Last week’s call from Murray about the captaincy came out of the blue, however.

“I was surprised as there are so many other great leaders on the team but I was delighted,” admits Black.

“It’s a great honour for myself, my family and my club. I’ve two great vice-captains as well in Carrie Dolan and Siobhán McGrath. I’ve played with them all the way up, they’re the same age as me and they’ll be able to help me out as will the other leaders around the panel.”

She has always stood out as possessing the leadership gene and apart from the minors, wore the armband for the club too. Meanwhile, you could not have had better role models than the iconic duo of Healy and Dervan.

“Shauna and Sarah have been pivotal to Galway camogie for so many years. You learn on the pitch from them and you learn off the pitch as well from them. I’ve definitely big boots to fill!”

Black has no doubts about why she was a slow burner rather than an overnight sensation. There is no finger-pointing here.

“I suppose I gave it my all for the last two years. I left no stone unturned with the gym and the training, left it all out on the field. Maybe that came with a bit of maturity. I understood what it was to be up there. You have to give 100%.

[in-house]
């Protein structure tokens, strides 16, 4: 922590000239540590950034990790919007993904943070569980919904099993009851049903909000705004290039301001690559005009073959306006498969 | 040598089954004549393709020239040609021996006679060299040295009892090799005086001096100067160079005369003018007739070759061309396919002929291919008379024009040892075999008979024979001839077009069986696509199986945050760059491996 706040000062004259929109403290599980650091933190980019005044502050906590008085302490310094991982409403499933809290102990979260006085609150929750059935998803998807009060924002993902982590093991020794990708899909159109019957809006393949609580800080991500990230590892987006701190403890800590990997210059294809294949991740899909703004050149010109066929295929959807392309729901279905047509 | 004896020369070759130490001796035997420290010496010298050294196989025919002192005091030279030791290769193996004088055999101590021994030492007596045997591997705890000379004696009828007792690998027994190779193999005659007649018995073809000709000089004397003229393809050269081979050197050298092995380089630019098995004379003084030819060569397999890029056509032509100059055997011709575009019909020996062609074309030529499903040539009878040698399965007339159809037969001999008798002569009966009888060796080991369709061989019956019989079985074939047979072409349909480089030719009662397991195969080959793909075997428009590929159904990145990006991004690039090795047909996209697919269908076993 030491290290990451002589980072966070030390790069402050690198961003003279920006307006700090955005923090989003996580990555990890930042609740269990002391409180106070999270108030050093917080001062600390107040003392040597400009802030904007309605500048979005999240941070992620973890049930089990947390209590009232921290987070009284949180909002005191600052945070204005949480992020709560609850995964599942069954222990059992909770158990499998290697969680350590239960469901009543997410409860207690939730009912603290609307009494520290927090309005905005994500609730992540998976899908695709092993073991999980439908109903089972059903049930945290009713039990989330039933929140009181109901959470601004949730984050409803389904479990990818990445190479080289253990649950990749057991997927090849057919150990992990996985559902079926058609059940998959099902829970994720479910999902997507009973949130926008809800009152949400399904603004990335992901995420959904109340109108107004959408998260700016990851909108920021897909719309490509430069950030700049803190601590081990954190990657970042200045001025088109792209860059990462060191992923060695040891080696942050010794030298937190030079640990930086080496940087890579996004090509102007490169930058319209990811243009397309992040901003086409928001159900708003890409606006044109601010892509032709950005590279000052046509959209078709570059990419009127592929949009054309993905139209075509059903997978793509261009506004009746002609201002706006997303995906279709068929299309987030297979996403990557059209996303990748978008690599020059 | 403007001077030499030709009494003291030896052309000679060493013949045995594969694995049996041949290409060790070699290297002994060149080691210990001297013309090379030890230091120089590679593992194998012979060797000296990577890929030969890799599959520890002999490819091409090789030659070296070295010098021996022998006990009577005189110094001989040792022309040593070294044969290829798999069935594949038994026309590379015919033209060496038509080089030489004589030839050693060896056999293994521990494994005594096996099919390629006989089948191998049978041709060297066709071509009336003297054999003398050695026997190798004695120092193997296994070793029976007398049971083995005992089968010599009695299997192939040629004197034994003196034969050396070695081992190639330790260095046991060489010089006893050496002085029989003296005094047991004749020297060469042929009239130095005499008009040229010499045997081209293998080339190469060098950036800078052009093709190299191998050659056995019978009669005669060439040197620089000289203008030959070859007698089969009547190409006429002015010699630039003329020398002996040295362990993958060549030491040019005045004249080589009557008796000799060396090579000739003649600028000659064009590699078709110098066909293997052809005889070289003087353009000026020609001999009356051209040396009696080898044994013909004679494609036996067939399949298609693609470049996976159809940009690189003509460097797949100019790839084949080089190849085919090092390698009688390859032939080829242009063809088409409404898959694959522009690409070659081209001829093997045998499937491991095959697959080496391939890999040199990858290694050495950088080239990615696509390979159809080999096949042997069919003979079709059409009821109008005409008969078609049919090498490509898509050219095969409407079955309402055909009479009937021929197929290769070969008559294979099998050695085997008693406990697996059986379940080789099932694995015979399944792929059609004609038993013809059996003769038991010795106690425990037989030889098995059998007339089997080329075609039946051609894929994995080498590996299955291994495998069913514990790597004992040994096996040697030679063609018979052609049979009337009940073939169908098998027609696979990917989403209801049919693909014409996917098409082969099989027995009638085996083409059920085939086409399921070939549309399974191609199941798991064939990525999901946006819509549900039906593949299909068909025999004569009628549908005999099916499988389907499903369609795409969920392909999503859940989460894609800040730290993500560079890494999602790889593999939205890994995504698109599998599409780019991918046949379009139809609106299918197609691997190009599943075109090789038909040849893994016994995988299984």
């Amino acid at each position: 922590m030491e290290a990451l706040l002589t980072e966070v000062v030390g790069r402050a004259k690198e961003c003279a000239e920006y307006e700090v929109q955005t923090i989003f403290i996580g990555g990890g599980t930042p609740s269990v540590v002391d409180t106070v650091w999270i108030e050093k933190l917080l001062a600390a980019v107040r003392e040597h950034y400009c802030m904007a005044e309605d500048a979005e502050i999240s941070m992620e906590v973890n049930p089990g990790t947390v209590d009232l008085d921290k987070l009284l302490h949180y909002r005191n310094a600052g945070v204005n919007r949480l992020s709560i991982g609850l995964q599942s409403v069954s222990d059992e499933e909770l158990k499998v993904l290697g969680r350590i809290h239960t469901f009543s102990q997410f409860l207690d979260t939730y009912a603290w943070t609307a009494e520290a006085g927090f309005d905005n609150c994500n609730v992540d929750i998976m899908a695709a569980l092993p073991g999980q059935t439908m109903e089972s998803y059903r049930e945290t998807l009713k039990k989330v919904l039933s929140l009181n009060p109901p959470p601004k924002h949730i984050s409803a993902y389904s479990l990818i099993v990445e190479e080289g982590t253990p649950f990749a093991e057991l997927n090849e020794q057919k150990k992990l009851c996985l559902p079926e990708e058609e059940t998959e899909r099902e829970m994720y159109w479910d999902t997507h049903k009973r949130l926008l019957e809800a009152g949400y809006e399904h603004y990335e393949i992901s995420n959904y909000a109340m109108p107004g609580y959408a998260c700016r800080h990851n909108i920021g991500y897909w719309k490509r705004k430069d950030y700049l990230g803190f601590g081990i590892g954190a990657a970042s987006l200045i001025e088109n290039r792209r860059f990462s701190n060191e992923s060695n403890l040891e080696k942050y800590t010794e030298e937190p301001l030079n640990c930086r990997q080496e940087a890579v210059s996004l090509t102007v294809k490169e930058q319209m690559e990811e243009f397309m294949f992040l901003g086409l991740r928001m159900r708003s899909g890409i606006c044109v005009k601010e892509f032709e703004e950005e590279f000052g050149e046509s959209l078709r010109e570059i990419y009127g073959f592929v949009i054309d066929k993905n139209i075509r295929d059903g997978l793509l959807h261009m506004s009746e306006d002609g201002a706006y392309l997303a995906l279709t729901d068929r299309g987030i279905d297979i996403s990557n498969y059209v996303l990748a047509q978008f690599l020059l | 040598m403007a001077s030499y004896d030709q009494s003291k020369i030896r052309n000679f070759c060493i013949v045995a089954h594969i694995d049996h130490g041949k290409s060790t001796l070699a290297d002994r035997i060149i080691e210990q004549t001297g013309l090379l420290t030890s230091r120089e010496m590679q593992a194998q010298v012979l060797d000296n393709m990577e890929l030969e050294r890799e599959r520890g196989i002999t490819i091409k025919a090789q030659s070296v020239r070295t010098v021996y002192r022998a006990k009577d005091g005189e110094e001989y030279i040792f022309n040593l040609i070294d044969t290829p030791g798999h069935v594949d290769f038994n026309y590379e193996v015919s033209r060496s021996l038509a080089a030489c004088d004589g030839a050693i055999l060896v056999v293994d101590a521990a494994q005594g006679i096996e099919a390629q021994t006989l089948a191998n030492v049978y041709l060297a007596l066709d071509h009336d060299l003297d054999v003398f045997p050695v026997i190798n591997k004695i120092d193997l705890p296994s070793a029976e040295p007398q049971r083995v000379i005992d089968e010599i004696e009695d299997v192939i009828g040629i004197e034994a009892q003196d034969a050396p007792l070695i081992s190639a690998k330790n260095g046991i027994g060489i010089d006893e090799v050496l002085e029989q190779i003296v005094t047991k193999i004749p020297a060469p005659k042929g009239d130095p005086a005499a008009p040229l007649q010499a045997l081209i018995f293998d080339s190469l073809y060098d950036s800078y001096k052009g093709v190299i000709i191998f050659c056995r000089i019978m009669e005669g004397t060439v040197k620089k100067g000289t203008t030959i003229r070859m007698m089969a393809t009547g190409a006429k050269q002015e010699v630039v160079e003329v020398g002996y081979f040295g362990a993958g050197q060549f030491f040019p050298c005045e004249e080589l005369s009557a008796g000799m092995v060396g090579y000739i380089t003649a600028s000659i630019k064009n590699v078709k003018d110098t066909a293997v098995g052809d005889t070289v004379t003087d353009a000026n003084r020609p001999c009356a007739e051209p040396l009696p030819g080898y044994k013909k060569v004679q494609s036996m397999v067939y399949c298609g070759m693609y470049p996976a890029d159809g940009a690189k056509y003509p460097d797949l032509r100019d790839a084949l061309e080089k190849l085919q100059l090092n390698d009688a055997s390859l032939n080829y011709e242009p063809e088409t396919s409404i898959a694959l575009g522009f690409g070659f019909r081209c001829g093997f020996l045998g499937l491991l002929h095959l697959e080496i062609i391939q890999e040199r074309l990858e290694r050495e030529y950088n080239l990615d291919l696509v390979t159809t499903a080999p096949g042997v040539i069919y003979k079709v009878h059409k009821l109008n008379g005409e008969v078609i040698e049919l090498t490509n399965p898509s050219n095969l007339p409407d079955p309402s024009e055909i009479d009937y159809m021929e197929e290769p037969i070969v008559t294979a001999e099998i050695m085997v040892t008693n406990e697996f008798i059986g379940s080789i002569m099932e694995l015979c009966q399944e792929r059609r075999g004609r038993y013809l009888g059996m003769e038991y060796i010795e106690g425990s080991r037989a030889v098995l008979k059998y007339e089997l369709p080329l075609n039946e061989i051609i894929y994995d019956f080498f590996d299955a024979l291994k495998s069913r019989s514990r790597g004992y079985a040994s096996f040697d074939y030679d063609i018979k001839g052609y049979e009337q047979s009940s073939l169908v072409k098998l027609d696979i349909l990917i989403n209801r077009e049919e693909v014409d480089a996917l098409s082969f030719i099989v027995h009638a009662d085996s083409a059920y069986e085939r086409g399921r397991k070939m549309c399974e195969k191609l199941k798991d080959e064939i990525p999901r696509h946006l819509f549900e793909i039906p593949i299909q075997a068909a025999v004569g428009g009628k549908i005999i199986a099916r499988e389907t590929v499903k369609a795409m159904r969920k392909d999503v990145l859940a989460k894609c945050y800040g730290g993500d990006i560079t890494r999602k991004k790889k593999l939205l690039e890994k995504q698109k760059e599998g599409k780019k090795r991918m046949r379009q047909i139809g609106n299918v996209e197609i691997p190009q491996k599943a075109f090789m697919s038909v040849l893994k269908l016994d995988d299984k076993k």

“Watching the girls too that had won All-Irelands and All-Stars, the likes of Shauna and Sarah and Niamh Kilkenny. I learned from them and understood what you had to do to get on the starting team because the competition is so fierce.

“You want to be going into an All-Ireland semi-final or final, knowing that you’ve done everything you can. It’s just always about giving it your all, in training and then on match day.”

To that end, Galway Camogie is attempting to do the same and it is appropriate that they are part of a united effort among Tribes County’s Gaelic games family to build a centre of excellence for use by the four female and male codes.

The chairpersons of camogie, ladies football and GAA boards, representing 157 club with a membership of more than 50,000, have all signed a letter sent to local TDs and the management of Galway City and County Council, requesting that a Galway airport site be developed as a centre of excellence for all, with plans including a full-size pitch within an indoor facility, two full-size floodlit 4G pitches, three or four further full-size pitches as well as dressing rooms, gym facilities and video analysis rooms.